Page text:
LOS ANGELES, United States — Candles, messages and photographs of 68-year-old Filipino-American Steven Reyes crowd a makeshift memorial beside Tony’s Market in Highland Park, Los Angeles.
The display is a reminder that the community shares the call for justice of the heirs of Reyes, who died on October 6 trying to help a colleague stop a robbery by teenagers.
A Go Fund campaign for the family of Reyes, who was born in Lipa City, raised $51,568 from 982 donors as of October 20, way above the $15,000-target, according to his daughter, Kaycie.
A funeral procession will be held prior to Reyes’ burial at Forest Lawn Glendale on November 2.
The family has forgiven the suspects but will push for justice, Kaycie told Rappler in an interview on October 20.
“We intend to seek justice for my father to the fullest extent of the law where applicable,” she said. “Regardless of age, we are seeking maximum sentences as much as we can for each of those involved.”
The LA Police Department on October 13 reported the arrest of a 13-year-old boy in connection with the robbery-slay. They have withheld the minor’s identity.
The LAPD appealed to the public for assistance that could lead to the arrest of three other suspects – a male and two female teenagers.
The right thing
Reyes, the brother of Miss Philippines 1972 Eva Reyes, migrated to the United States 40 years ago.
He worked part time as a store clerk in Tony’s Market at the corner of Figueroa and Avenue 40, near the residence he shared with his 90-year-old mother, Leonila.
The four suspects were stealing several items, including a case of beer, when the second clerk, the owner, tried to stop them.
Reyes, who was at the back of the store, heard the struggle and ran to help his colleague.
One of the suspects struck him on the head with a scooter outside the establishment. The second clerk then grabbed a pepper spray and pointed at one of the suspects, who left evidence for the police.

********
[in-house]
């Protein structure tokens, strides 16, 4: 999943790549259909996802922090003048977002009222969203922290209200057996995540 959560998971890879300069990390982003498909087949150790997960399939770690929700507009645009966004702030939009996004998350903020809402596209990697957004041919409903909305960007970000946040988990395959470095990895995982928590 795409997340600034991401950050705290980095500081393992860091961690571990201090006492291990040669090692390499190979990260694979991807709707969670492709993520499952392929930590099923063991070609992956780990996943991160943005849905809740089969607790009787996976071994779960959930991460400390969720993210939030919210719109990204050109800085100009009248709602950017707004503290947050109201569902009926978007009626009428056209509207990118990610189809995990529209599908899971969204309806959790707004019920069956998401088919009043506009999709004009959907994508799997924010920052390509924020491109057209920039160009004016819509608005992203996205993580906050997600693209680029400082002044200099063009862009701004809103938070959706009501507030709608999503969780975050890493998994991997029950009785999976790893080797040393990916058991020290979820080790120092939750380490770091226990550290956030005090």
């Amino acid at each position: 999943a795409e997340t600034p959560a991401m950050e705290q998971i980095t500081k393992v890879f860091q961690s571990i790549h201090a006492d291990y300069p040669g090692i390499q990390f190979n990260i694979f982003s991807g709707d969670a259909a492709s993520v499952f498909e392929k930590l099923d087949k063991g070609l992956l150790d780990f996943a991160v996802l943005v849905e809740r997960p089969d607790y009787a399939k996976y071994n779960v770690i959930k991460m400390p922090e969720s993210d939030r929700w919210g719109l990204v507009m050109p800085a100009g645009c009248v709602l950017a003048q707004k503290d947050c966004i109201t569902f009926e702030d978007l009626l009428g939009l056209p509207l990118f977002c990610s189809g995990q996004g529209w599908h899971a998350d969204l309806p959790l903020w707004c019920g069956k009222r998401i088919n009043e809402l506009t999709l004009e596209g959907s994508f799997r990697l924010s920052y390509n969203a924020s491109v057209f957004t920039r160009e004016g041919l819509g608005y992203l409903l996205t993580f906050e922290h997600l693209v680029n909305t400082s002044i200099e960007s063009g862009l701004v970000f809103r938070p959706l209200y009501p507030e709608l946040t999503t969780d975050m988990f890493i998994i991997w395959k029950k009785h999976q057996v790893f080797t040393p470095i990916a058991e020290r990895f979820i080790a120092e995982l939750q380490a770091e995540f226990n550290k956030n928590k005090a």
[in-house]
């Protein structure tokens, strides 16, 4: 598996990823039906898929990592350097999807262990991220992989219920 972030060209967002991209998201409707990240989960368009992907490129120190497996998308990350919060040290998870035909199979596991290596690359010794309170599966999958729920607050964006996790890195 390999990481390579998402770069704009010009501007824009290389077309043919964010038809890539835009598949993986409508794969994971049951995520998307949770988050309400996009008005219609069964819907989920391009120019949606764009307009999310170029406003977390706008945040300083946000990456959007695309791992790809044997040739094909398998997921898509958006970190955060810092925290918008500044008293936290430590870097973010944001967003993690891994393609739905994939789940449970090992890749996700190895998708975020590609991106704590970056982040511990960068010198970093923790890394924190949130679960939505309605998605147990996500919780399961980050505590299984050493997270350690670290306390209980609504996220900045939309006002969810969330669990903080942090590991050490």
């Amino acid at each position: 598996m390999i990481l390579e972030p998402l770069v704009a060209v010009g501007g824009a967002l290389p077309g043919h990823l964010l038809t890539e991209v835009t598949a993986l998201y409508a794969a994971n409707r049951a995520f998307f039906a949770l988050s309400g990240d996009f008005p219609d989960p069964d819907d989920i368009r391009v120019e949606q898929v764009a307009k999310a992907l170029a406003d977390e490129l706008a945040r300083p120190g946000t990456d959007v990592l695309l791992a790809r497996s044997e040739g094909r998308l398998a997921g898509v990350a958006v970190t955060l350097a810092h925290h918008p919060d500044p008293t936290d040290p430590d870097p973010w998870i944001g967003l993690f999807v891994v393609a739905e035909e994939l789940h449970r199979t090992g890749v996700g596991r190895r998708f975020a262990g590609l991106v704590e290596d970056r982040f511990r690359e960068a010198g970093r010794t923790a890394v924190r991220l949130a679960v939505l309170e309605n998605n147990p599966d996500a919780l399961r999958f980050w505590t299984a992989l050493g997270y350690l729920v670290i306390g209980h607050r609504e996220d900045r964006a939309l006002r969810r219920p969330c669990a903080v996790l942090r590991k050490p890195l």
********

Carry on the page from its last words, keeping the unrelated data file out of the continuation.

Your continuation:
“It could have been the store owner himself, had not my dad intervened,“ Kaycie said.
The Go Fund Me page describes Reyes as one who always tried to ensure the safety of his family and neighbors, helping his mother with kitchen chores and bringing her to appointments.
“He was not a perfect man but he died in this noble way, possible trying to do the right thing, saving someone else’s life,” Kaycie said.
The family’s grief is eased by the many people rallying around them to honor the legacy of her father.
Aside from Kaycie and Nelle, Steven had two younger children who live in Bicol.
Violence toward Immigrants
“A lot of questions are being asked relative to the type of violence that is really happening toward immigrants, specifically the people who are just trying to do the right thing,“ Kaycie said, referring to an earlier incident.
Tommy Lee, who migrated from South Korea 20 years ago, died from stabbing by teens who robbed his wig shop in the Fashion District in downtown LA in the afternoon of October 1.
Proximity and the similar nature of Tommy and Steven’s deaths sparked the huge outpouring of support, Kaycie said.
A few days ago in Oakland, California, an Uber driver from Nepal was carjacked and robbed at gunpoint by two riders wearing masks and hoodies, a crime captured on camera. – Rappler.com